Ingredient Spotlight: Stinging Nettle Supports Men's Sexual Health & Libido
Stinging nettle, or Urtica dioica, is a plant native to the colder regions of Europe and Asia. It grows up to four feet high and its yellow or pink flowers bloom between June and September. The stem and undersides of the leaves are covered with tiny hairs that cause skin irritation and pain when touched. Both the root and the above-ground parts of the plant are used as medicine. Researchers have isolated more than 50 different chemical compounds in stinging nettle, including plant sterols, acetylcholine, flavonol glycosides, oleanol acid and six different isolectins.
What is Stinging Nettle Used for?
Stinging nettle has been used as a medicinal plant at least as far back as the middle ages. It has traditionally been used to treat joint pain, muscle pain, eczema, arthritis, anemia, gout, sprains, tendonitis, insect bites, urinary tract infections and hay fever. Some of these uses have found support in modern scientific research, including the use of stinging nettle for men. There are also some studies that show applying the herb topically to a painful area reduces symptoms. Other studies have suggested that taking stinging nettle may even decrease one's need for pain-reducing medications in certain cases.
The Benefits of Stinging Nettle for Men
Research suggests that taking stinging nettle can promote healthy testosterone levels. Dihydrotestosterone is a form of the testosterone molecule linked to hair loss and a type of prostate tissue growth known as benign prostatic hyperplasia. Stinging nettle has been found to decrease the amount of testosterone that is converted into dihydrotestosterone. Research supports the use of stinging nettle to help support a healthy prostate, especially in conjunction with certain other herbs. One study found that a combination of stinging nettle and saw palmetto was effective in reducing symptoms of prostate enlargement.
One study demonstrated a 10 percent increase in testosterone after taking stinging nettle. However, research is somewhat inconclusive. More research is needed to determine how effective stinging nettle is for boosting testosterone.
Because this plant can promote prostate health and healthy testosterone levels, stinging nettle for men can be a very beneficial supplement. Other testosterone-related health concerns, such as low libido, can also be improved with stinging nettle. Using this herb in conjuction with other hormone-balancing herbs, such as maca, Panax ginseng and fenugreek may make it even more effective.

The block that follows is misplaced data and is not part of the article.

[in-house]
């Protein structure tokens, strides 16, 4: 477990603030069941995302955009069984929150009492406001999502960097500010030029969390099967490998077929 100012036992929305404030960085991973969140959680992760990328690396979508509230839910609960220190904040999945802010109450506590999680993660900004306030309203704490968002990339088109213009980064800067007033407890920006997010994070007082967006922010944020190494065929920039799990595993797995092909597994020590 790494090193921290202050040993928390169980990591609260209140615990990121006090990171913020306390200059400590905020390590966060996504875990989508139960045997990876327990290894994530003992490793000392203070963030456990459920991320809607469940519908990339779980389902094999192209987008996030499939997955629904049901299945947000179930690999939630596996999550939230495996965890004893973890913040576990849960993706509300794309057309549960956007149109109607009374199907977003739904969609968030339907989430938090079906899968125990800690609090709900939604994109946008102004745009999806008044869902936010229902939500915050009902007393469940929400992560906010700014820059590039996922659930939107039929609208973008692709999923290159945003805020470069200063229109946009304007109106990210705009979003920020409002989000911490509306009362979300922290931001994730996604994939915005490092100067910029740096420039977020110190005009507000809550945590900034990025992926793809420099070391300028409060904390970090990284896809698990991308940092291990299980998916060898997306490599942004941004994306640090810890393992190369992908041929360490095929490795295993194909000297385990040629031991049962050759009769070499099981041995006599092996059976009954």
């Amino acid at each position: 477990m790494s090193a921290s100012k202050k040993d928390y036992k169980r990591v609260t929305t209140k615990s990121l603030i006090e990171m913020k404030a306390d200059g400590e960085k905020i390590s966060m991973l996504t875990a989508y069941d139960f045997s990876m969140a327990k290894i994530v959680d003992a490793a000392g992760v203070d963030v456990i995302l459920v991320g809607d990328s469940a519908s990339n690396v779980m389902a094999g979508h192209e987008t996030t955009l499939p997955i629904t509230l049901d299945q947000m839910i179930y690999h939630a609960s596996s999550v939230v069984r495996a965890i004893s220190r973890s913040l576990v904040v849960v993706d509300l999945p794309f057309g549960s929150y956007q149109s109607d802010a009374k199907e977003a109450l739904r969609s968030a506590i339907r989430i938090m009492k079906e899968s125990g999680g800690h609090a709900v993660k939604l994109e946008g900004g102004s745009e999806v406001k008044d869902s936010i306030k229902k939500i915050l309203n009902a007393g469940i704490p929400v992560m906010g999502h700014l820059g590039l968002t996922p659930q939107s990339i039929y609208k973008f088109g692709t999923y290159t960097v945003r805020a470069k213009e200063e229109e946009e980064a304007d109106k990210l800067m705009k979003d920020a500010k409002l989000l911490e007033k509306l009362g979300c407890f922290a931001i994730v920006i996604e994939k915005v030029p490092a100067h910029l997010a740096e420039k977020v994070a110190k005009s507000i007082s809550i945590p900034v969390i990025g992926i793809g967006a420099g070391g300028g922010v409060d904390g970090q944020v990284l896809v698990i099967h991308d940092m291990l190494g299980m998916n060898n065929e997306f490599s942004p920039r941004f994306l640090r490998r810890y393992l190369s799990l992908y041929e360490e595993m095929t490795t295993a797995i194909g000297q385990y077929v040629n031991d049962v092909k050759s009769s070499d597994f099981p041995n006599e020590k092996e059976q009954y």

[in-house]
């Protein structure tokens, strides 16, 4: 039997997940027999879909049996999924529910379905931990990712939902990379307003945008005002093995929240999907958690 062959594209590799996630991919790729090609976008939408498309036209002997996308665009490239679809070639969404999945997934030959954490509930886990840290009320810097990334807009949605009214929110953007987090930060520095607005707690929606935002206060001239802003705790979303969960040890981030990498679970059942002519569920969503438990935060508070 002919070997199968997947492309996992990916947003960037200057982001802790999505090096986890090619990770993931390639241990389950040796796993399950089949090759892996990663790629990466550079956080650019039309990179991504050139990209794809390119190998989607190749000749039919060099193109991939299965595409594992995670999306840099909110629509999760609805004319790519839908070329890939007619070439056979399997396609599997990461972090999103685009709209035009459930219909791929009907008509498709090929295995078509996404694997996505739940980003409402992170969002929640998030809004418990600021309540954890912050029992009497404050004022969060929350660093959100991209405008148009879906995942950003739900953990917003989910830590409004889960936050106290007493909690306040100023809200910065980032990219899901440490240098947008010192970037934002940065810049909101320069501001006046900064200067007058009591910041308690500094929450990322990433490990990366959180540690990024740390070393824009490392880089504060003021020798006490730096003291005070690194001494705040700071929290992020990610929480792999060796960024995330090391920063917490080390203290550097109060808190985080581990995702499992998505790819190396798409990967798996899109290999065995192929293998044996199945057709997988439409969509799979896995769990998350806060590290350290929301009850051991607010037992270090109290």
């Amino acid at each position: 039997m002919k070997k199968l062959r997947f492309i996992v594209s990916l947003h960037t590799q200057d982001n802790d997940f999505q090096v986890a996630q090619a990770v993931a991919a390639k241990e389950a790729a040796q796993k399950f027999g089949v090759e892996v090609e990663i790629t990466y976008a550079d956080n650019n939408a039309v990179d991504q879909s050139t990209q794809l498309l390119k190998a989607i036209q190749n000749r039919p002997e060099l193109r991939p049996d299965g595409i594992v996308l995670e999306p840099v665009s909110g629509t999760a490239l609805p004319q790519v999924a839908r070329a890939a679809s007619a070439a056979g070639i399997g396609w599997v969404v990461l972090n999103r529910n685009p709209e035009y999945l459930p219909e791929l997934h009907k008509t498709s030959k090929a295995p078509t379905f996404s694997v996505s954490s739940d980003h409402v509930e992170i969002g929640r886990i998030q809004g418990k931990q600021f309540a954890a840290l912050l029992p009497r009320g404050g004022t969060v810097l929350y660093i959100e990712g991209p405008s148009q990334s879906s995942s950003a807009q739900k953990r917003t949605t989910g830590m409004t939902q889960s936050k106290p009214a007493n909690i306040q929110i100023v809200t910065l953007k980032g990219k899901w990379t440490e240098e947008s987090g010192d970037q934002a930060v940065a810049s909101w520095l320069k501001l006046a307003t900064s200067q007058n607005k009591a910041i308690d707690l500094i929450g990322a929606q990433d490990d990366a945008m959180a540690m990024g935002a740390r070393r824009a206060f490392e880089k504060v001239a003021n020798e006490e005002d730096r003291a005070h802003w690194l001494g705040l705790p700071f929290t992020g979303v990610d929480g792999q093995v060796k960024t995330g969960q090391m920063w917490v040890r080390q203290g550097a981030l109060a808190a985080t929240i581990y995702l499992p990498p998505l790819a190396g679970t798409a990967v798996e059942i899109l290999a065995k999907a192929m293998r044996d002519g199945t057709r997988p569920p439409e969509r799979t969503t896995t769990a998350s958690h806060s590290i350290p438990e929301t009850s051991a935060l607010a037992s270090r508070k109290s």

Using Stinging Nettle Responsibly
Common ways to use stinging nettle as a dietary supplement include in capsule form, or as a tincture or tea. Possibly the easiest way to take stinging nettle is in a pill or capsule. Whole stinging nettle plants may be more difficult to find. However, if you do obtain the whole plant, you can make a stinging nettle tea by boiling two-thirds of a cup of water and pouring it over three to four teaspoons of dried stinging nettle. Allow the tea to steep for three to five minutes, then strain and consume.
Herbal medicines often come with fewer side effects than pharmaceuticals. However, this does not mean that medicinal plants are free of all risk. Stinging nettle can cause side effects for some people including stomach pain, sweating, skin irritation, fluid retention and hives. Learn how your body reacts to stinging nettle before deciding to use it in large doses or for long periods of time.
Some medical conditions are contraindicated with the use of stinging nettle. This plant may cause uterine contractions, so pregnant women should not take it due to the risk of miscarriage. If you have a medical condition or are taking any medication, consult your doctor before taking stinging nettle or any other herbal supplement.